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Herb Greenberg      

TheStreet, CNBC

Herb Greenberg is an American journalist,. He rejoined TheStreet on August 16, 2013 as a commentator and editor of Herb Greenberg's Reality Check newsletter.

He also continues as a contributor for CNBC, where Greenberg had been senior stocks commentator since June 2010.

Prior to joining CNBC, Greenberg left journalism to start a stock research firm with Debbie Meritz, an analyst and accountant. The firm, GreenbergMeritz Research & Analytics, was subscription-only and was targeted to institutional investors, investment banks and accounting firms.

Before starting his research firm, Greenberg was a columnist and blogger for MarketWatch.com and a former columnist for The Wall Street Journal.

He had also been a contributor to CNBC, having appeared regularly on a variety of shows. During the first year of Mad Money, he was a show regular, battling host Jim Cramer in a weekly segment called, "East vs. West".

Prior to joining MarketWatch.com, Greenberg was senior columnist for TheStreet.com for six years.

Before transitioning to online journalism, Greenberg spent 10 years as the six-day-a-week columnist for the San Francisco Chronicle's Business section. While at the Chronicle, for several years in the mid-1990s, he also had his own America Online business commentary site, Bizinsider.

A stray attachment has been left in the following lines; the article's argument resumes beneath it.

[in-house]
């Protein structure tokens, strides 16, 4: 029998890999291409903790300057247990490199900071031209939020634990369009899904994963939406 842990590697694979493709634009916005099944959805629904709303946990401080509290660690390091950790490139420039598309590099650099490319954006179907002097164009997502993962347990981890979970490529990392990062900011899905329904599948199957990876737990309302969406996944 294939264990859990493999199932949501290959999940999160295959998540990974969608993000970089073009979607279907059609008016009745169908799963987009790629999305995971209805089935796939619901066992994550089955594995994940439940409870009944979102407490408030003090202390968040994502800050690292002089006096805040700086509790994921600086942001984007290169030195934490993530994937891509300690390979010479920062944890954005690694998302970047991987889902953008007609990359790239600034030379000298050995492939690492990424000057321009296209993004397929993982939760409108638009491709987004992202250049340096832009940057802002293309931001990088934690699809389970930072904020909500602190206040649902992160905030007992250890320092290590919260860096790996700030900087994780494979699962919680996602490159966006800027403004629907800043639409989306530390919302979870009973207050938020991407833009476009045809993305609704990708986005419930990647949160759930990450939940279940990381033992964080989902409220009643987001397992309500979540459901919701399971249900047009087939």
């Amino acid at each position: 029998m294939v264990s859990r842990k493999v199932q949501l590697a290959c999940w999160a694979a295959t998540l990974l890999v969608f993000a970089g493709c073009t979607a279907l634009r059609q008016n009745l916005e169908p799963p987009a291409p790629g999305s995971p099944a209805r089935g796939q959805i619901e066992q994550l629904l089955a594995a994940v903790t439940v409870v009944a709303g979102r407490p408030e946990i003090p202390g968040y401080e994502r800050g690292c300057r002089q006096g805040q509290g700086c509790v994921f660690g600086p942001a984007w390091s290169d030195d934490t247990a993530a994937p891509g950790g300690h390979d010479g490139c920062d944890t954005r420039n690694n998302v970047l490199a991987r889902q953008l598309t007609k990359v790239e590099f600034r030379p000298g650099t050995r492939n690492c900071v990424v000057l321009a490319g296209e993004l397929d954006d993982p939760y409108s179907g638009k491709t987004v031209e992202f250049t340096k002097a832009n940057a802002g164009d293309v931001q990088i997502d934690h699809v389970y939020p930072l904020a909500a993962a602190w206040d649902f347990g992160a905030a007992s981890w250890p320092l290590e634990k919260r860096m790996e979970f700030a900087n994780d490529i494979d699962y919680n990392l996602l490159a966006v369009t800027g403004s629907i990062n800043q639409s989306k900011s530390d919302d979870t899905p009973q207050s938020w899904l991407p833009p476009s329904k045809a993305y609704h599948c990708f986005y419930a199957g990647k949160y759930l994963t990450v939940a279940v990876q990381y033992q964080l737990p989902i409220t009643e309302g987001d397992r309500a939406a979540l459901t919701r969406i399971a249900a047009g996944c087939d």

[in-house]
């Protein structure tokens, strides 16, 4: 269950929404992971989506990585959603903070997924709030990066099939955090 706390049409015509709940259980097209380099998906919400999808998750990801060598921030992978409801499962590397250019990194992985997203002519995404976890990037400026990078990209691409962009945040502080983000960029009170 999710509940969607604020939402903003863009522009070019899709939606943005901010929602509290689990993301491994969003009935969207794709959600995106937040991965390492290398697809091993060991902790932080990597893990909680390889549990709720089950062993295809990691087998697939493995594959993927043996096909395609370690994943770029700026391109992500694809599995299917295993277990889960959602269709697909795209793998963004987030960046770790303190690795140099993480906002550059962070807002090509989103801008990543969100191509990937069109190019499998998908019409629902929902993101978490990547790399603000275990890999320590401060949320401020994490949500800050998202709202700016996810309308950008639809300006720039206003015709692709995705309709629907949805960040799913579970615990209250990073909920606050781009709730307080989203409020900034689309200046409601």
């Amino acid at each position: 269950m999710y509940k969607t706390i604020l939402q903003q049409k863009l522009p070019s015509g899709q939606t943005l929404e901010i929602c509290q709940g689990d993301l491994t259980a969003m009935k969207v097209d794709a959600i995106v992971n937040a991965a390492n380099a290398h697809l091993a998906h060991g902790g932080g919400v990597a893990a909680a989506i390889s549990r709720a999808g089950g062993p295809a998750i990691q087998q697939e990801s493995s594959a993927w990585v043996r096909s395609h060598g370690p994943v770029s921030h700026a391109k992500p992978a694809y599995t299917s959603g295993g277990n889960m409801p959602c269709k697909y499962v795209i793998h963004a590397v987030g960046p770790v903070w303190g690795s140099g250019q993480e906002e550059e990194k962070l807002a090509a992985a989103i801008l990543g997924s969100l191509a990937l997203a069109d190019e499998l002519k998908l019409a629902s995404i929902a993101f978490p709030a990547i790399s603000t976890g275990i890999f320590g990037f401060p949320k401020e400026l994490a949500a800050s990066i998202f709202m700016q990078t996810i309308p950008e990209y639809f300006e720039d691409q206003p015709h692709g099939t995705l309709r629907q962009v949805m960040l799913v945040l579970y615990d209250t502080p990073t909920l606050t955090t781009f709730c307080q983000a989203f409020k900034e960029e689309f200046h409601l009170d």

Also while at the Chronicle, Greenberg spent several years as the morning business reporter for KRON-TV in San Francisco and freelanced for five years as the monthly "Against the Grain" columnist for Fortune (magazine).

Earlier, Greenberg was a New York-based financial correspondent for the Chicago Tribune after transferring from its Chicago newsroom, where he covered the food and restaurant industry.

Greenberg has also worked for Crain's Chicago Business, the St. Paul Pioneer Press, Amusement Business, and the Boca Raton News.

Greenberg is an alumnus of the University of Miami with a bachelor's degree in journalism. He now resides in Connecticut.

Greenberg is known for flying red flags over public companies. According to a Harvard Business School study,Greenberg has reported alleged inappropriate accounting on different companies more than any other reporter.

He started an investigation into the software company AremisSoft, which was later sued by the Securities and Exchange Commission (SEC) for fraud around 4 October 2001.

According to the SEC, Its former chief executive, Roys Poyiadjis, later consented to disgorge around $200 million "of unlawful profit from his trading in AremisSoft stock -- among the largest recoveries the SEC has obtained from an individual."

Later he did an investigation into A.C.L.N., a Belgian company whose ships transported cars to Africa from Europe.

It was later sued by the SEC on 8 October 2002 and delisted by the New York Stock Exchange. In 2004 the company agreed to disgorge around $27.6 million, which as to be returned to investors. The company has subsequently disappeared.

Then he exposed accounting questions about MBIA, the bond insurer. Much of his focus was on the controversial retroactive reinsurance transaction involving the Allegheny Health, Education and Research Foundation (AHERF), which was the focus of separate investigations by the SEC, the New York Attorney General and the New York State Insurance Department.

The company settled the case by paying $75 million in penalties and disgorgemen

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